Mercedes-Benz just became the first German carmaker to join the NACS trend. The company will integrate Tesla’s de facto North American Charging Standard into its EV fleet in the US and Canada from 2025.
At the same time, Mercedes is sticking to its plans for its own HPC network.
Mercedes-Benz follows in the footsteps laid by carmakers before it.
While the first German manufacturer to do so, Volvo Cars was the first European brand to sign up for Tesla’s charging technology, soon followed by Polestar; before them came Ford, General Motors, and Rivian.
As for Mercedes-Benz, customers in North America will get access to Tesla’s Supercharger network starting next year; however, they will need an adapter while the vehicles will keep their CCS1 connection.
Only in 2025 will newly delivered electric cars from Mercedes have the NACS port developed by Tesla integrated instead of the CCS charging socket.
Fast charging at CCS-only stations will then only be possible for these vehicles with an adapter. However, numerous charge point operators in the US have already announced that they will retrofit NACS charging cables.
Even the VW subsidiary Electrify America had announced this step, and Volkswagen is examining taking the same step as Mercedes, according to statements made by the Group last week.
In fact, VW was almost expected to be the first German carmaker to announce NACS integration, not Mercedes.
Mercedes’ charging network to offer CCS1 and NACS
Like Volkswagen, Mercedes-Benz had plans to build its own network of high power charges and, in today’s announcement, made sure that this was still the case.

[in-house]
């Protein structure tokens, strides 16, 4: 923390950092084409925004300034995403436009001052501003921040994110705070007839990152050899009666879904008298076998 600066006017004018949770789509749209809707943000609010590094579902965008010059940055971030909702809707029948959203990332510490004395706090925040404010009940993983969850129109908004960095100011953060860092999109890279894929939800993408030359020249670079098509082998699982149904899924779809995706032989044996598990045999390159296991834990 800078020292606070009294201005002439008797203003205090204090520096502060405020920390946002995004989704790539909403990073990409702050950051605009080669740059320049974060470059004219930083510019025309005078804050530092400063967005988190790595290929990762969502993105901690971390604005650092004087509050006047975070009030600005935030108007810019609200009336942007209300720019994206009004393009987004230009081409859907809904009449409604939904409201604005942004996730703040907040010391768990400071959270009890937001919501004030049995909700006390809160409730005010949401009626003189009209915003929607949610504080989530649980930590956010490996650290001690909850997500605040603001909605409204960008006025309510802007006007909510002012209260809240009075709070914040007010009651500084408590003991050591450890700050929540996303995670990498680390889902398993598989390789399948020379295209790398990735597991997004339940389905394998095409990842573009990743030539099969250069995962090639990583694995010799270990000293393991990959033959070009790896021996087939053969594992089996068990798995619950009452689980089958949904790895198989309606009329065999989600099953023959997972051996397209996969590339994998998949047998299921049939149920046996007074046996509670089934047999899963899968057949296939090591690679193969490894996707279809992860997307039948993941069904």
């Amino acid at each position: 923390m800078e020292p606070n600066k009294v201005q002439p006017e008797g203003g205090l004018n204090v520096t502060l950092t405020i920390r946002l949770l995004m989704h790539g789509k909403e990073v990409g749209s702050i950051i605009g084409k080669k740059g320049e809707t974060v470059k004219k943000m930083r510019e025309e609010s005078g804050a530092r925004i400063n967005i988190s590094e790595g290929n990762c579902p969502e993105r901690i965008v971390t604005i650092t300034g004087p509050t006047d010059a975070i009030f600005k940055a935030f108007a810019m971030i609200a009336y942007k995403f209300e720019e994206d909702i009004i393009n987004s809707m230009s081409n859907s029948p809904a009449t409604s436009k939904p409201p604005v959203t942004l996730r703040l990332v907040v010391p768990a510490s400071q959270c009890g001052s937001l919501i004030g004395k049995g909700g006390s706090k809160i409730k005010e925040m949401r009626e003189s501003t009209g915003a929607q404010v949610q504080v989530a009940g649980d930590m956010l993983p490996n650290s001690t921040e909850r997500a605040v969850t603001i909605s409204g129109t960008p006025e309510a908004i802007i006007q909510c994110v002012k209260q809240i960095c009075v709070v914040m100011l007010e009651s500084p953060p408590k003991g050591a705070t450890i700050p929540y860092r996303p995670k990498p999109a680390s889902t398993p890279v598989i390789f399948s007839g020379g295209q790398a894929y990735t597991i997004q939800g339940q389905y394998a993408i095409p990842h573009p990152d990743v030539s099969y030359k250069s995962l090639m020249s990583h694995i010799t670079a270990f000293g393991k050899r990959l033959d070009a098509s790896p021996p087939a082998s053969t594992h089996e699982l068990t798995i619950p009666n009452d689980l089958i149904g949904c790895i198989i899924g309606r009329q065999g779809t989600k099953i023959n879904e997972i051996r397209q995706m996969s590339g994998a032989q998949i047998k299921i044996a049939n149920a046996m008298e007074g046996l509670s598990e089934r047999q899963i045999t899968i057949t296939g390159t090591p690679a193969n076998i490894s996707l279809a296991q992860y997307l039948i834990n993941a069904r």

The carmaker wants to simultaneously expand the Mercedes-Benz Charging Network with more than 2,500 high-power chargers in North America to provide a “best-in-class charging experience”.
While current Mercedes electric cars will be able to recharge with the adapter only at the few Supercharger locations approved by Tesla for all manufacturers, the aim is to convince more customers to make the switch: “The first Mercedes-Benz charging stations in North America will open in Q4 2023 and will be equipped with both CCS1 and NACS plugs.”
“Our strategic priority is clear: Building the world’s most desirable cars. To accelerate the shift to electric vehicles, we are dedicated to elevating the entire EV-experience for our customers – including fast, convenient, and reliable charging solutions wherever their Mercedes-Benz takes them,” said Mercedes CEO Ola Källenius.
“That’s why we are committed to building our global Mercedes-Benz High-Power Charging Network, with the first sites opening this year. In parallel, we are also implementing NACS in our vehicles, allowing drivers to access an expansive network of high-quality charging offerings in North America.”
Globally, Mercedes-Benz plans to establish more than 2,000 Charging Hubs in North America, Europe, China and other markets by the end of the decade.
As for Tesla’s technology becoming the North American Charging Standard, the company released the design in November 2022. The slim plug and compact charging port in the vehicle enable (single-phase) AC charging as well as DC fast charging – the latter for a long time exclusively at Tesla’s own Superchargers.
Since carmakers such as Ford, General Motors, Rivian, Volvo and Polestar have announced in recent weeks that they will install the NACS charging port in their North American models from 2025, numerous CPOs and charging infrastructure manufacturers have also announced that they will also offer NACS at their charging stations in future, in addition to CCS1, CHAdeMO and the US AC standard J1772 cables.
Even though NACS is not yet a certified standard – both SAE and the CCS organisation CharIN have announced corresponding procedures – with the advances of the major manufacturers and now also the charging industry, NACS could become a de facto standard that no manufacturer in North America will be able to bypass before the certification process has even been completed.